November 17, 2008
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I usually prefer to keep my data in a cloud somewhere, or at least in a treehouse or something else which isn’t local disk. Anything not having to depend on sitting in front of the “right” computer.
Currently the treehouse where most of my data lives is a VPS I rent in a datacenter. More specifically I use Subversion to keep my files synced on different computers.
Another option I’m looking into right now is the online service Dropbox. If you aren’t already familiar with them you might want to take a look at their screencast.
Dropbox being really convenient my big question is on the issue of trust and confidentiality. What kind of (private) data do I dare to entrust them with? Not being entirely sure, perhaps the real question is about which files are non-sensitive enough to be entrusted to any somewhat reliable third party.
Depending on whatever you keep separate backups, which you really should do, the integrity of your data could potentially be a big issue. I have no idea really. I’ll just continue to do my backups, because that is what I do.
Availability on the other hand isn’t something I’m too worried about. If nothing else you ought to have a rather recently updated working directory most of the time.
Having confidentiality, integrity and availability covered, it’s time to get back to the topic of Dropbox being potentially convenient and useful. After all, why else would I want to use it in the first place?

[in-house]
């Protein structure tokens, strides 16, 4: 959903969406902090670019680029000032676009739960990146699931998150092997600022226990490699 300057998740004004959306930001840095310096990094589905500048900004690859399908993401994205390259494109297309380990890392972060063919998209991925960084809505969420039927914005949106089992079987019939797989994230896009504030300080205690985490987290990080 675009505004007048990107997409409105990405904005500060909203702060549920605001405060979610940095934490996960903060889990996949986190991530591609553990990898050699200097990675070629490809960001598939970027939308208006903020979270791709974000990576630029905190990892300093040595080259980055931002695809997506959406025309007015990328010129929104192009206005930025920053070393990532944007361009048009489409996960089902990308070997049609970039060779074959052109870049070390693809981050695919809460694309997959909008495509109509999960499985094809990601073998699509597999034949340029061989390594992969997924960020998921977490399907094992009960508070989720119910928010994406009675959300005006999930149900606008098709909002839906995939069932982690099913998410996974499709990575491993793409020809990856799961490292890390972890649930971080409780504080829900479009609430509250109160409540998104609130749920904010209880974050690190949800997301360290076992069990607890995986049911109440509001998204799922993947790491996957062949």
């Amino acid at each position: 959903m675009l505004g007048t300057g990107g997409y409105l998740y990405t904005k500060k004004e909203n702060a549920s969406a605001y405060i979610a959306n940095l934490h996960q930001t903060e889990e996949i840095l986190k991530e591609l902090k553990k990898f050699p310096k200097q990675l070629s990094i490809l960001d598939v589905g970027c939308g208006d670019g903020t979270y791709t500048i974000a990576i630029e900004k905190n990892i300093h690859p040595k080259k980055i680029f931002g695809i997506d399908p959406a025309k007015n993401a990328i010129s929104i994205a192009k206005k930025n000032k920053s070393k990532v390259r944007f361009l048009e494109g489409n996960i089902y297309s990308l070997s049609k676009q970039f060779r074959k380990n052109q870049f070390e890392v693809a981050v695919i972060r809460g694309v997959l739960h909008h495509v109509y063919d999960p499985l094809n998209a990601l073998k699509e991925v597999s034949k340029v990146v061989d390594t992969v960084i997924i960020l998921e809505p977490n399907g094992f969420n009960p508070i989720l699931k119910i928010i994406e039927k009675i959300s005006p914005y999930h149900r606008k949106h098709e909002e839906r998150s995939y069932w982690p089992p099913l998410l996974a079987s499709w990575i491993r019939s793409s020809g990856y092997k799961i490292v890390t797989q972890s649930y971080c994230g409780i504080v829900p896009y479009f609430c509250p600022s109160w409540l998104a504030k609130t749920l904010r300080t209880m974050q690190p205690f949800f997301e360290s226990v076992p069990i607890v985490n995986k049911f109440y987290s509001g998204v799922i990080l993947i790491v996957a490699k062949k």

While it’s a nice way to keep my files in sync the biggest benefit of using Dropbox might actually be when you are to collaborate with others. Dropbox makes it really easy to share folders between different users. Yes, Dropbox even has some basic revision control. This might be a good compromise if you work with people whom might not find a real version control system entirely intuitive.
November 10, 2008
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Ubuntu and OpenBSD, two of my favorite operating systems, both released new versions a couple of weeks ago. Happening at basically the same time it made me think about how different they are, and that being part of the reason I like them so.
On an Ubuntu system I can easily do pretty much anything I want to do on it, and Ubuntu will handle it reasonable well. It’s not always perfect, but usually it will work good enough. A lot of times good enough is really good enough.
Running OpenBSD I feel a bit more limited in the aspect of what can easily be done. On the other hand, those things which can be done easily are done really, really well. The OpenBSD servers I maintain really doesn’t need much maintenance once they are setup.
Different operating system has different priorities and make different compromises. In my world that is a good thing. As long as my operating systems interoperate well, they really don’t have to be the same.